In this project, we will investigate the role of Ire1, a critical regulator of the unfolded protein response (UPR), in modulating the tumor response to hypoxia and radiation. We have completed a high throughput small molecule screen of >120,000 compounds and identified several classes of lre1 inhibitors. We and other investigators have shown that lre1 endonuclease activity is specific for splicing XBP-1 into its active form and that XBP-1 activation is responsible for mediating survival under hypoxia and ER stress. We will develop small molecule inhibitors for Irel's specific endonuclease activity as a therapeutic strategy for breast and pancreatic cancer. We have also developed an XBP-1-luciferase transgenic reporter mouse in which we can follow Irel activity in tumors in order to optimize the dosing schedules of our Irel inhibitors. These studies will be conducted in an MMTV-Tag breast tumor model as well as a pancreatic cancer orthotopic tumor model as these tumor models reflect important aspects of the tumor microenvironment that more closely resembles human cancer. In addition, because of our data showing that ER stress within the tumor microenvironment may modulate radiation response, we will determine the role of Irel in the radiation response of aerobic and hypoxic cells to radiation. These studies will be performed in tumor cell lines in which Irel has been genetically deleted inhibited as well as in orthotopic pancreas tumors in which Irel is pharmacologically manipulated. These data will help to define the role of Irel in the response of tumors to hypoxia and radiation. This knowledge will further the development of molecular strategies to target Irel for cancer therapy.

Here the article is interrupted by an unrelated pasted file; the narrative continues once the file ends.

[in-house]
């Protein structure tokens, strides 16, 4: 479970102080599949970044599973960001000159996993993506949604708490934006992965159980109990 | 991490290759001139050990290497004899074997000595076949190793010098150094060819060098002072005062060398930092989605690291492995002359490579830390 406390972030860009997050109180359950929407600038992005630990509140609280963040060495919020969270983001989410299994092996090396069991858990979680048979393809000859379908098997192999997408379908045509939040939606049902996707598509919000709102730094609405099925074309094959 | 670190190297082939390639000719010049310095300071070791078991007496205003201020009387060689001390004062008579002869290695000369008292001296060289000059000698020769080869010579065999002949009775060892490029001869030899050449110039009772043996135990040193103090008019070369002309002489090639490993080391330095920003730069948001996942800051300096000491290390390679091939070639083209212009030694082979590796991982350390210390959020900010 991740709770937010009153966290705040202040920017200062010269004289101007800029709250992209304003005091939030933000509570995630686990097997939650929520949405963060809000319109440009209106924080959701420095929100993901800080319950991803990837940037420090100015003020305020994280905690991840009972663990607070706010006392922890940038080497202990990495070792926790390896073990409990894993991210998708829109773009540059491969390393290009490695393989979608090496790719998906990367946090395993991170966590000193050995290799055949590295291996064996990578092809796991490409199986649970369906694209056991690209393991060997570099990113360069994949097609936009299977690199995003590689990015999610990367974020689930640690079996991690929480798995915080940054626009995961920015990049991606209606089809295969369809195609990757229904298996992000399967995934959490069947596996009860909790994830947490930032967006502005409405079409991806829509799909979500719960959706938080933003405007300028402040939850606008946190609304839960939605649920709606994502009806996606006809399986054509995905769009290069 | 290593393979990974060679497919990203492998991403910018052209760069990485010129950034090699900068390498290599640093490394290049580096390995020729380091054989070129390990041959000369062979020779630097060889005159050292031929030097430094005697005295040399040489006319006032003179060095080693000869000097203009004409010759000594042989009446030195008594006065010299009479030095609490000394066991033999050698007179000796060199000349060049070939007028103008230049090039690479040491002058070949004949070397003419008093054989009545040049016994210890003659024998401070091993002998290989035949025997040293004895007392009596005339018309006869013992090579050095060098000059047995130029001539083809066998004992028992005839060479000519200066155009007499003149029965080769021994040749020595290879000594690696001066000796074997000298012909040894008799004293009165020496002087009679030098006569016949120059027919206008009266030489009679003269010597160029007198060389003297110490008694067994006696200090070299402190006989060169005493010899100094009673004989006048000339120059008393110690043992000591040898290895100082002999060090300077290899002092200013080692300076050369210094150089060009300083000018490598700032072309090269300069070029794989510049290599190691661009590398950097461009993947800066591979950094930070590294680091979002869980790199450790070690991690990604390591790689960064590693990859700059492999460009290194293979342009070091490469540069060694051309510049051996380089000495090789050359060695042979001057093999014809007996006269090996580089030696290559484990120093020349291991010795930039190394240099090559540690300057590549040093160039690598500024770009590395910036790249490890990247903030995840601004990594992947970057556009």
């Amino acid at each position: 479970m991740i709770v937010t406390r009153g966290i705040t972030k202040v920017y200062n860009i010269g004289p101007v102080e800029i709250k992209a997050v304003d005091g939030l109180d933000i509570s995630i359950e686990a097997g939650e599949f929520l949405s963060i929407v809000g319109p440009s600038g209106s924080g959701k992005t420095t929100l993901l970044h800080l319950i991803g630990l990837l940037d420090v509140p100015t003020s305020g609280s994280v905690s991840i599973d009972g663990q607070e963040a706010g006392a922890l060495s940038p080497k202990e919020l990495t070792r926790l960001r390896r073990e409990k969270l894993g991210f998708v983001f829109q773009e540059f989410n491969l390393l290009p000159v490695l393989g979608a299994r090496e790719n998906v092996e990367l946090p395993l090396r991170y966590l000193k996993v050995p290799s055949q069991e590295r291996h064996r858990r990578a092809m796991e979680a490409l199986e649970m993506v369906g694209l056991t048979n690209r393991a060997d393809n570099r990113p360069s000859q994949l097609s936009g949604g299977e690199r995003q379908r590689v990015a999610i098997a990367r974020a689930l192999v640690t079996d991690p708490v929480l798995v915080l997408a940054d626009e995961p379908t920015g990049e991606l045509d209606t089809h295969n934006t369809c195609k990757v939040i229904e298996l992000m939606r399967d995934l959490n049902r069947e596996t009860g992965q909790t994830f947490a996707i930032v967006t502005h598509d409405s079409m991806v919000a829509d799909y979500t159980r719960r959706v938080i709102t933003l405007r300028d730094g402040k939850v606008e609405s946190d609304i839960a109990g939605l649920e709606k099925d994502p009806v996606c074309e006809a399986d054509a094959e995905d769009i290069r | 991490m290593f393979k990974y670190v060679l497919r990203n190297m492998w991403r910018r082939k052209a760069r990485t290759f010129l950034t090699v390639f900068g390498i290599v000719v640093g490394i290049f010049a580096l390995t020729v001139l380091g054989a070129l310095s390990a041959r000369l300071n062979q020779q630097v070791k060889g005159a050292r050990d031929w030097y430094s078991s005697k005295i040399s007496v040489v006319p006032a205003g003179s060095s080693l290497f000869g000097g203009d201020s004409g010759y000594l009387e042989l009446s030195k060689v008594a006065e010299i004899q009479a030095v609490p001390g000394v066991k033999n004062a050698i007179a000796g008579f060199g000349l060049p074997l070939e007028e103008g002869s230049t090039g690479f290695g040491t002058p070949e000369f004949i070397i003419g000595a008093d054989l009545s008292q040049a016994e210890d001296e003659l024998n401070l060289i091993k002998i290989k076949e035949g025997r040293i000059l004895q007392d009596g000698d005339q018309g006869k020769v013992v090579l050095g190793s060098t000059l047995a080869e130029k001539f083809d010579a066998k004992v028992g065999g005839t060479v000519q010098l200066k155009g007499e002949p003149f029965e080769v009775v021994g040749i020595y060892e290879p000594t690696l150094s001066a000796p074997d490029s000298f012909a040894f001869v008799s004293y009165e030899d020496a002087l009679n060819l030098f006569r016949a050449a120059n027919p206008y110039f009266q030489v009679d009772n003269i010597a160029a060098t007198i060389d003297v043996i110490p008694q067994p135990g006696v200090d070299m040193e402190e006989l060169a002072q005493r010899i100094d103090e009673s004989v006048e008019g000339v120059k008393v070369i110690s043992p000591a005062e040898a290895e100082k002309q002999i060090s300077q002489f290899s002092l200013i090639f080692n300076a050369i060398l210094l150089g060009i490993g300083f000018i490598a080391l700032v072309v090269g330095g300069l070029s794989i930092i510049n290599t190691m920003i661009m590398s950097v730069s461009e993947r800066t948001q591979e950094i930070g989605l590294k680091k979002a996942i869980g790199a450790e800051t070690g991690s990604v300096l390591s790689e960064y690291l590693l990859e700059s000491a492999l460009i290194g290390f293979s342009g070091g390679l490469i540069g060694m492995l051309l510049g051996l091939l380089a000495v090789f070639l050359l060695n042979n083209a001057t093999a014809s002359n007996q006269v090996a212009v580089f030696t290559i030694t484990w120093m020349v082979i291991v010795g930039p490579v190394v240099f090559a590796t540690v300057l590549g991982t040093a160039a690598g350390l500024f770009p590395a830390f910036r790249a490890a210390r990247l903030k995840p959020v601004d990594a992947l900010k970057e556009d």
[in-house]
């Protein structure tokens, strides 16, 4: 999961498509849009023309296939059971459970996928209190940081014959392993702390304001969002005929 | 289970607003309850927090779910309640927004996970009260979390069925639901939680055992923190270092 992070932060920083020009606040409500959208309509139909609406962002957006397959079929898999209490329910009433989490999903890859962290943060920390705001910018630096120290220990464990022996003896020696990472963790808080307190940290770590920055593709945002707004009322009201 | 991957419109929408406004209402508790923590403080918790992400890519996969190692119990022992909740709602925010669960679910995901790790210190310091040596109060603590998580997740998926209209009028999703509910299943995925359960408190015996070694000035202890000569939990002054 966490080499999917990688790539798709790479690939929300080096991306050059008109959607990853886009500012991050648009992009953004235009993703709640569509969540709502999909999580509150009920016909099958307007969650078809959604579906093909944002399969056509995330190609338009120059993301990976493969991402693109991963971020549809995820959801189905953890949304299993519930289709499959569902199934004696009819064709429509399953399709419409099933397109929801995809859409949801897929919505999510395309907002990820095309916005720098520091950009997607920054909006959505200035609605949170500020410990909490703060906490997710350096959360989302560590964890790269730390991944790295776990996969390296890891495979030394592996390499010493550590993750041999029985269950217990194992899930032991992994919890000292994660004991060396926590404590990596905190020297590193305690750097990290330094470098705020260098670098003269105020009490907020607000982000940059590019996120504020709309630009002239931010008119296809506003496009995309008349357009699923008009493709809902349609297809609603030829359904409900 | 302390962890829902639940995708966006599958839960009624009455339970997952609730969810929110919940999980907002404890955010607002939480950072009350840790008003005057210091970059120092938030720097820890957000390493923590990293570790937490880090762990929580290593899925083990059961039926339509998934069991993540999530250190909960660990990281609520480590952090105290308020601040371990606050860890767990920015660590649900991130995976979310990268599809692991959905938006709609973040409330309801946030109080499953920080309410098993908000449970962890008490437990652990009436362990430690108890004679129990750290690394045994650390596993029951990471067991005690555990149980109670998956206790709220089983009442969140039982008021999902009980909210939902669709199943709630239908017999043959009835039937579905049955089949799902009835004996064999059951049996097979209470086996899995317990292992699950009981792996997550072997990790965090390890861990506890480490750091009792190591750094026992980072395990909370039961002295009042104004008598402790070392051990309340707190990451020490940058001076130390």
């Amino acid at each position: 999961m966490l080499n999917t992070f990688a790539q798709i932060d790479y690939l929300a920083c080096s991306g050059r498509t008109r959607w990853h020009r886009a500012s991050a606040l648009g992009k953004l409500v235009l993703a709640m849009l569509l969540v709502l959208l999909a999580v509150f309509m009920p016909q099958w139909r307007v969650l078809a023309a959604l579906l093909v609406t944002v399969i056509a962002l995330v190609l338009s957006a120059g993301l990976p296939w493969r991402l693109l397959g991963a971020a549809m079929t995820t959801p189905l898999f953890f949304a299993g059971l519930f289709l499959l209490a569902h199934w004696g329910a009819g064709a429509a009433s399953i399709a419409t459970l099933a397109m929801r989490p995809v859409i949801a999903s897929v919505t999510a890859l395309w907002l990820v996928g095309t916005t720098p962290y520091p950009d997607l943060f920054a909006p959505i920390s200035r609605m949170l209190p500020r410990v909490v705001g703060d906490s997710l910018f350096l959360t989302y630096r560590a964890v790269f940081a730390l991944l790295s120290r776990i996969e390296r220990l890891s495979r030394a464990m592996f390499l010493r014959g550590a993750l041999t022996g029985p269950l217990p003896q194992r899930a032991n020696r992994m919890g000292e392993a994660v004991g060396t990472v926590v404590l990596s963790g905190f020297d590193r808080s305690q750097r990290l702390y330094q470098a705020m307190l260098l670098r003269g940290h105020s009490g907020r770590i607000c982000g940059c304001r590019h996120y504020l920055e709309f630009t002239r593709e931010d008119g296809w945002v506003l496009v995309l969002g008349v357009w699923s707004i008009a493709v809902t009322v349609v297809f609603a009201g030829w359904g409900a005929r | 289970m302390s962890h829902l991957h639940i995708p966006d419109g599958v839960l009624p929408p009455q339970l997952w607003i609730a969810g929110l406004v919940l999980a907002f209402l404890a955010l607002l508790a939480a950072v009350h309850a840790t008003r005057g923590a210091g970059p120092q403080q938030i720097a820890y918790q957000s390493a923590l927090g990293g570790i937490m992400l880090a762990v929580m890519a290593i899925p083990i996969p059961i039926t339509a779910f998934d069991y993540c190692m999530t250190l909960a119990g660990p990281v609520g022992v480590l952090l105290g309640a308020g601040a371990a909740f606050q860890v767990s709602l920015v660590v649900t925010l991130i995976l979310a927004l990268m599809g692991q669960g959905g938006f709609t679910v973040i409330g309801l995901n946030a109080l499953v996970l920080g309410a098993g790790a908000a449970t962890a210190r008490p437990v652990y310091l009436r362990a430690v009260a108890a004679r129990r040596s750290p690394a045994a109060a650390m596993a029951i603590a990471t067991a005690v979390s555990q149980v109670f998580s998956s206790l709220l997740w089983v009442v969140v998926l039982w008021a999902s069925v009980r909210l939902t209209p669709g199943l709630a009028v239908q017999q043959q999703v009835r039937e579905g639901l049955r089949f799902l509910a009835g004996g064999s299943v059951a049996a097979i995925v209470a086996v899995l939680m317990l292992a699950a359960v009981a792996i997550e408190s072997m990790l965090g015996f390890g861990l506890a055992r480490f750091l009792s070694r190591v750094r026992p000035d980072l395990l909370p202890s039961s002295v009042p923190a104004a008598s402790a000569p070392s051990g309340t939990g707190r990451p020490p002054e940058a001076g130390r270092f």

Although many tumors rely upon the unfolded protein response (UPR) for survival and proliferation, breast and pancreatic cancers are particularly well adapted to grow because of activation of this pathway. We have developed small molecule inhibitors of Ire1, a critical regulatory protein of the UPR. This proposal will determine the role of Irel in the response of tumors to hypoxia and radiation. Ultimately, we will utilize this knowledge to accelerate the development of cancer therapies targeting this pathway.
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